How to find actionable CX insights that matter?

2020-10-22

By Anfel Bahri

In 2020, our environment has become increasingly unpredictable. It has been marked by a pandemic, technological advances, political and economical uncertainty, as well as environmental concerns. All of these factors have had an impact on how customers make decisions and what they deem a necessity or a luxury.

During the past year, we have seen NPS trends that would normally take 10 years to evolve, happen in a space of a few months. Companies that are not tracking customer sentiment, have no way of knowing whether these changes are permanent or short lived. Hence, the ability to extract how customers feel, what they value right now as well as being able to act on that information is no longer a ‘nice to have’ but a ‘must have.’ That’s where actionable CX insights come in.

What makes a good quality CX insights?

CX insights are the human element of big data. Customer insights allow brands to:

  • Better understand customers, their core priorities, motivations, wants and the drivers of decisions to purchase.
  • Guide business decisions, identify and prioritise what is important within the business and what changes will have the largest impact on revenue.
  • Evaluate performance of their products, services, projects and determine the ROI.

A good quality insight consists of three main attributes:

  • Novelty: The piece of information uncovered is new and can quantify an important hypothesis that will drive significant revenue.
  • Actionability: An action can be made off the back of a good insight; whether it be a quick fix, a recommendation, or a confirmation/validation to improve an issue.
  • Measurability: The ability to measure the level of impact an insight has by estimating the ROI of the action taken.

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How to find insights that are meaningful and actionable?

In order to find insights that are actionable and meaningful, three simple rules can be followed:

  1. Capturing quality data: To do this you need to be asking your customers the right kind of questions. Avoid asking questions that are leading or about a specific part of the customer journey to ensure you capture a holistic view. Consider at which touchpoints of the journey the questions are aimed. Is it post delivery? Is it at checkout? This will determine what kind of responses you’ll get. Enrich the data by having a variety of data sources and variables as this will enable you to segment data in interesting ways to get deeper insights.
  2. Analysis of data: This is where you would categorize your data into common themes. Are there issues or topics customers are continuously talking about? Is there a common trend over time? Can the topics be bucketed into broader categories? Answering all of these questions will create a base for your data segmentation and grouping of visitors with common attributes in order to dig deeper.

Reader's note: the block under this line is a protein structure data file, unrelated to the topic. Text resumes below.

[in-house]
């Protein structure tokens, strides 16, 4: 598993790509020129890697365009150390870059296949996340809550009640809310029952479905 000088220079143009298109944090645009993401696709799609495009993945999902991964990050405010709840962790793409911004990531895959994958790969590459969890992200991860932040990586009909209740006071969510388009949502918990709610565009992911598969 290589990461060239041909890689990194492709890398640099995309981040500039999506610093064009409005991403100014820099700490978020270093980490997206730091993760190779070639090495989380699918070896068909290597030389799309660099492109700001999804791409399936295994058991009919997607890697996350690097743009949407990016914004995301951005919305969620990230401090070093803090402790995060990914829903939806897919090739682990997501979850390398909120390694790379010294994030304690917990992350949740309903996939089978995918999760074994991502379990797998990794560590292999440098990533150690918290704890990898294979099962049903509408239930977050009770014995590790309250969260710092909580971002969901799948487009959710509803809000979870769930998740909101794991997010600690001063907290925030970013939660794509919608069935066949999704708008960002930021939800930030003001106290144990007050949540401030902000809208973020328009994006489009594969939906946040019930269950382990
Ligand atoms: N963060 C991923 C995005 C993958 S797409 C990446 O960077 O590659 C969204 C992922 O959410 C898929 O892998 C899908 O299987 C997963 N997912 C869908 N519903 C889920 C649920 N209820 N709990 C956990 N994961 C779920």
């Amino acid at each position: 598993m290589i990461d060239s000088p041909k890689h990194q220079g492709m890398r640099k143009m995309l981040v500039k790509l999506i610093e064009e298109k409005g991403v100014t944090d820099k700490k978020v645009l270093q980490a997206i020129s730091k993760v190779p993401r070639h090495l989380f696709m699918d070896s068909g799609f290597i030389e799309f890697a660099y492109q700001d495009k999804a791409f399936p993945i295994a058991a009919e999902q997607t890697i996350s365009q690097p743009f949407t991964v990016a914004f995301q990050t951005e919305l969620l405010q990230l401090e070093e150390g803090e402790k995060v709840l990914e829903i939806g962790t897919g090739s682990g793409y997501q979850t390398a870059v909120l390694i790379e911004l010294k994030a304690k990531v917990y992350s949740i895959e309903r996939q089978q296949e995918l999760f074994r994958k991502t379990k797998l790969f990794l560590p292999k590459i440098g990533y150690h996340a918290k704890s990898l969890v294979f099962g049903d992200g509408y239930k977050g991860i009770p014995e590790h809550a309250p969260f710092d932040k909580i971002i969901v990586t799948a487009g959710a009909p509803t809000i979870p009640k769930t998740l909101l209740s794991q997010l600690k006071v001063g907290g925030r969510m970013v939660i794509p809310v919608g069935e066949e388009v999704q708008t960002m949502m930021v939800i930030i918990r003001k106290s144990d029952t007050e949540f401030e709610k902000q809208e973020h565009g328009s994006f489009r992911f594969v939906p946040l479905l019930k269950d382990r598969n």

3. Finding a narrative: Make sure the insights are relevant to a specific department, client or business objective. Contextualize the data with historical knowledge to understand the wider context of the insight in order for it to be a useful and actionable piece of information. Lastly and most importantly, never separate insights from commercial metrics.

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What steps to follow to find and action insights?

If you are unsure about how to start looking for an insight, try to break it down into these simple steps:

Step 1: Find a trend

Look at the top level overview of the data you have. The best way to do that is to look at your data over time. That way you can spot any decrease or increase in trends and any dips or peaks at specific times.

Step 2: Find commonalities

Once you've found your point of action, identify the commonalities. Drill down to establish what it is customers are specifically talking about. To do that break down the feedback and bucketed them into categorised and then into common themes. This will give you a better idea of what the main topic is and will help you identify the main pain points.

Step 3: Drill down to a specific pain point

Start looking at the commonly used phrases and words to understand what customers are really saying about that theme. Drilling down on the pain point means you can determine what action can be taken to fix the issue.

Step 4: Apply the insight

There are three main ways in which you can apply insights:

  • Action to fix an issue: This is the way in which most companies like to use insights. This is where you identify quick wins such as errors or bugs.
  • Assessment of business strategy: Used to determine where to allocate resources, if the current strategy is working and measure the success of ongoing projects.
  • Validate hypothesis: This insight doesn't necessarily lead to an action but is useful for validating an assumption or a hypothesis.

Whatever approach you choose, you need to remember that actionable insights must be relevant to the stakeholders, must have a narrative so your business can truly understand customers' pain points, and have the business value attributed to them.

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For more information on this topic, check out the ‘Gaining Actionable CX Insights’ webinar.

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